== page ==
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TygrBright

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Member since: 2001
Number of posts: 17,325

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A) "Why" Trump is going to Mexico- and B) what it'll do to his campaign

There's been a lot of speculation, gleeful or otherwise, that this impulsive trip will somehow backfire on Trump, that it will result in terrible publicity, humiliating treatment by Mexican leaders, etc., that will cream him in the polls, yadayadayada...

Y'all are not getting it.

Stupid? Well, yes, in the objective sense of the term, the Nuclear Cheeto is definitely "intellectually challenged."

But...

There is one thing he knows better than anyone/anything else, and that is, how the brains of the 34% work, and how to toss them the cookies that make them salivate.

And that's all he really cares about- keeping the adoring crowds adoring.

So: WHY is he going to Mexico?

It's very, very simple: So he can say that he went.

And when he comes back, no matter what the media coverage says, the Human Hindenburg will tell his acolytes what they want to hear about what he did/said while he was there, and he'll burnish those fantasies with the credibility that having "been there" makes what he's bloviating a) important; b) TRUE! or c) YOOOOOOOGE!

And then he and his surrogates will "Trump"et his Incredible Foreign Policy Experience, because, 'trip to Mexico!'

And in the debates, he'll endlessly assert 'truths' and 'realities' based on what he did/found/etc. during his Major Foreign Policy Swing through the entire Central/South American region, and claim that his 'experience' Trumps all other sources of factual information.

And the 34% will suck it up and drool it back out and magnify his claims and beg for more.

He's gonna get a YOOOOOOOGE return on this little investment, believe me!

wearily,
Bright

I think our own DemoTex is one of these "freaks on the peaks," yes?

'Freaks on the peaks': the lonely lives of the last remaining forest fire lookouts

Dozens more like him do the same across the US every summer, perched in 15ft by 15ft wooden cabins atop remote towers with sweeping panoramas, a low-tech, very human first line of defense against conflagrations. They are known, unofficially, as the “freaks on the peaks”.

The nickname is affectionate, not derogatory. It recognizes certain qualities needed to operate in lonely eyries – an embrace of nature, solitude and disconnectedness. And an ability to shift mental gears and respond when tempests and fires interrupt serene observation of cloud and canopy.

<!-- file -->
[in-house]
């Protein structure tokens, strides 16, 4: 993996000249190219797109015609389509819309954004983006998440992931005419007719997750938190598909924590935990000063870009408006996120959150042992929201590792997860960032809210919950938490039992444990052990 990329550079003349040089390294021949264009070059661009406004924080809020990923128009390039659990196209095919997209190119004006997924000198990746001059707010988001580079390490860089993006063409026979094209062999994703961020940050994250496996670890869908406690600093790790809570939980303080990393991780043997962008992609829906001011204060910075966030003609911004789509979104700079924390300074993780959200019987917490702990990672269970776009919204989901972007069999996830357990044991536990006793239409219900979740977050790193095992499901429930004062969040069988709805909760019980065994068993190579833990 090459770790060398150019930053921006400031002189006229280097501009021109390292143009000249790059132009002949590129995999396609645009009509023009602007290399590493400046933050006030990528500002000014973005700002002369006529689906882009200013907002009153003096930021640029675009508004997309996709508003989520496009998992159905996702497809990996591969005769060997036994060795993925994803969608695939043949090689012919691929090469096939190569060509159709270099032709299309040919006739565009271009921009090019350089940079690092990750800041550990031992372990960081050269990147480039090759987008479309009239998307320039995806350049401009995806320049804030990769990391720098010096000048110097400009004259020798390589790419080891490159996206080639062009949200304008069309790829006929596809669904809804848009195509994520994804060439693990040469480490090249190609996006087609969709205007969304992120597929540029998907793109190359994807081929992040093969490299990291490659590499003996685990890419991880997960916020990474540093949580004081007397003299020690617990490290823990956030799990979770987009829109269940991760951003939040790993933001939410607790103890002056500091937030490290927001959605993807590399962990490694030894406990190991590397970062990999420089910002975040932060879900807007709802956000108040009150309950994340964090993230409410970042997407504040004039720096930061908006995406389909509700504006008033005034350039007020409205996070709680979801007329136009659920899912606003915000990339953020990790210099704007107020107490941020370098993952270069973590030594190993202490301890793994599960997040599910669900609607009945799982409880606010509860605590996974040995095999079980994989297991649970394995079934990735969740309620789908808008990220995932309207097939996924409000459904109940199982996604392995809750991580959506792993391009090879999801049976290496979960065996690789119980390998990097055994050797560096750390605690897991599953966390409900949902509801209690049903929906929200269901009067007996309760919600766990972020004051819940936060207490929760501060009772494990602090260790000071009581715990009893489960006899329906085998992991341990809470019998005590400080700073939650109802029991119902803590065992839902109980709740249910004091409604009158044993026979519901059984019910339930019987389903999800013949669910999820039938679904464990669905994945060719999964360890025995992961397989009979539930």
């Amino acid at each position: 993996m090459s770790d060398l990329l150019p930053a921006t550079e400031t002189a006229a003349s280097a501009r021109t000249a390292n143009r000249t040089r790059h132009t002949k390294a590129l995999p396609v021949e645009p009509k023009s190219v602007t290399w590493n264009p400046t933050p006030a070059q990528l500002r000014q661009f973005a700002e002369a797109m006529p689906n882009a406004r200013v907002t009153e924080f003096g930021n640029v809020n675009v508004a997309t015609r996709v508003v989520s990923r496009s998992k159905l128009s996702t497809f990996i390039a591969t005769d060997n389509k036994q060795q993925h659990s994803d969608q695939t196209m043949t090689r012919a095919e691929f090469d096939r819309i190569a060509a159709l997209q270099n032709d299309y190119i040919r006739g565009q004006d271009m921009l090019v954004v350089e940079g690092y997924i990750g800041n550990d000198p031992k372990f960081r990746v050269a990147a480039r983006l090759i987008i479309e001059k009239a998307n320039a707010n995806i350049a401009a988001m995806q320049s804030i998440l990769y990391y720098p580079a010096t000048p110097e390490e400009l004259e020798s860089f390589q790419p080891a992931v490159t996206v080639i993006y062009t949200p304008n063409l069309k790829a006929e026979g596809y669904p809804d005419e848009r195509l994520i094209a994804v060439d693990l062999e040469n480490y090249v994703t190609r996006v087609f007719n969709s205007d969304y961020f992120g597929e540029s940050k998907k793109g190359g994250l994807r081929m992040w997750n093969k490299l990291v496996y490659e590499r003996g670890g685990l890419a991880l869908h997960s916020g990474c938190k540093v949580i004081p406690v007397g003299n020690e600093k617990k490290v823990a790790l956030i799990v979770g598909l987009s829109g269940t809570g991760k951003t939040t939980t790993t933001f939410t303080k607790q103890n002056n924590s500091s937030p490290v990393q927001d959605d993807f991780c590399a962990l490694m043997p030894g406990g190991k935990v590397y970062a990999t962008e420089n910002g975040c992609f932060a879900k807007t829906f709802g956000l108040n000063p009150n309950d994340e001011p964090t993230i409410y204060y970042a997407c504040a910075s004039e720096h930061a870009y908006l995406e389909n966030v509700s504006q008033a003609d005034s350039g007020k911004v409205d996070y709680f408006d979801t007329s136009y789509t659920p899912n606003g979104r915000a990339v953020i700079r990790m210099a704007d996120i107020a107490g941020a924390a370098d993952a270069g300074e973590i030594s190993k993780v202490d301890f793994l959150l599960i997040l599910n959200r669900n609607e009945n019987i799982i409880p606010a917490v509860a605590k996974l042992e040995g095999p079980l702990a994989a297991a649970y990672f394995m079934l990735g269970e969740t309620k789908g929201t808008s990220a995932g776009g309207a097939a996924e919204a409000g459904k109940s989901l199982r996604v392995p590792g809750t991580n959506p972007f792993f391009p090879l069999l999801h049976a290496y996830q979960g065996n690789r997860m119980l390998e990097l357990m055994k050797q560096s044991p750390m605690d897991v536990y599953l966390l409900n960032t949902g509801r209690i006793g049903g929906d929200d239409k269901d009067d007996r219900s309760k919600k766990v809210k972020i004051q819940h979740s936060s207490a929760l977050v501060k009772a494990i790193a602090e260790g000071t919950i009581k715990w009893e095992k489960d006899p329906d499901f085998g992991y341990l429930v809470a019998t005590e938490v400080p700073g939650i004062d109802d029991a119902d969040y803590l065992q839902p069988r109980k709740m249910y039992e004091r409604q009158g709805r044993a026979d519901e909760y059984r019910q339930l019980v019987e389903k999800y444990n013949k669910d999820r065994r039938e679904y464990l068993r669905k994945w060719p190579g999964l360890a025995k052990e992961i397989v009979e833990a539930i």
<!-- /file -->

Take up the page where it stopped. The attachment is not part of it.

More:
But yanno, I think DemoTex's posts here are even better than the nice Guardian article. Here's a few for those (like me) who count ourselves fans of the "eyes above" who keep us safe in fire-prone country.

"Earth, Wind and Fire (and Smoke, Lots of Smoke)"

"The Emmy landed at Lemmon Rock fire lookout today - incredible!"

"Bye Bye Birdie"

Maybe it does take a very special few to be the "eyes on high" or the "freaks on the peaks," but all of us who live in fire country can appreciate them!

Thanks, DemoTex and all of you Eyes on High!

appreciatively,
Bright

Political Correctness vs Legal or Regulatory Action: Where does "real change" come from?

The "PC is a waste of time" argument is made here: The Culture Of The Smug White Liberal

Before you decide, read this one, too: Waitress stunned by cruel message diners left on receipt instead of giving a tip

This is not our first time through this cycle. I remember listening to arguments about whether it's worthwhile to "force" people to conceal their racism and bigotry by eliminating the n-word from circulation, back when.

The arguments took several tacks, one of which was "they're gonna be bigots anyway, showing their ugliness in public hurts their own cause." Another was "we have better things to do, like pushing anti-redlining regulations in the mortgage industry (or other 'actual action.')"

There's always been a school of thought that dismissed the importance of semantics and social disincentives focused on bigotry, cruelty, and oppression, in favor of structural redirection via legal and/or regulatory action.

Sometimes it's been argued that "enforcing political correctness" has the paradoxical effect of exciting oppositional defiance and actually encouraging the tendencies such enforcement is focused on limiting. Lord knows, the cussedness of human nature certainly validates that in individual cases.

And sometimes it's argued social engineering via 'pc enforcement' runs counter to liberal/progressive core ideology itself, if not the actual First Amendment of the Bill of Rights. After all, people SHOULD be free to express repugnant beliefs.

They are, of course. "PC enforcement" via the application of social incentives and disincentives is not the same thing as legal/regulatory action. It's focused not on what people have legal sanction to do, but on what they have social sanction to express.

I will defend to the death your right to hold repugnant, bigoted views and beliefs, but that doesn't mean you have a right to make me listen to them or validate them.

I remember listening to a clueless racist from my own family, back when I was a youngster, arguing that "desegregation won't help" against racism, and that busing laws were the wrong way to go about it.

They certainly aren't magic, solve-it-all-permanently-in-one-go bullet solutions.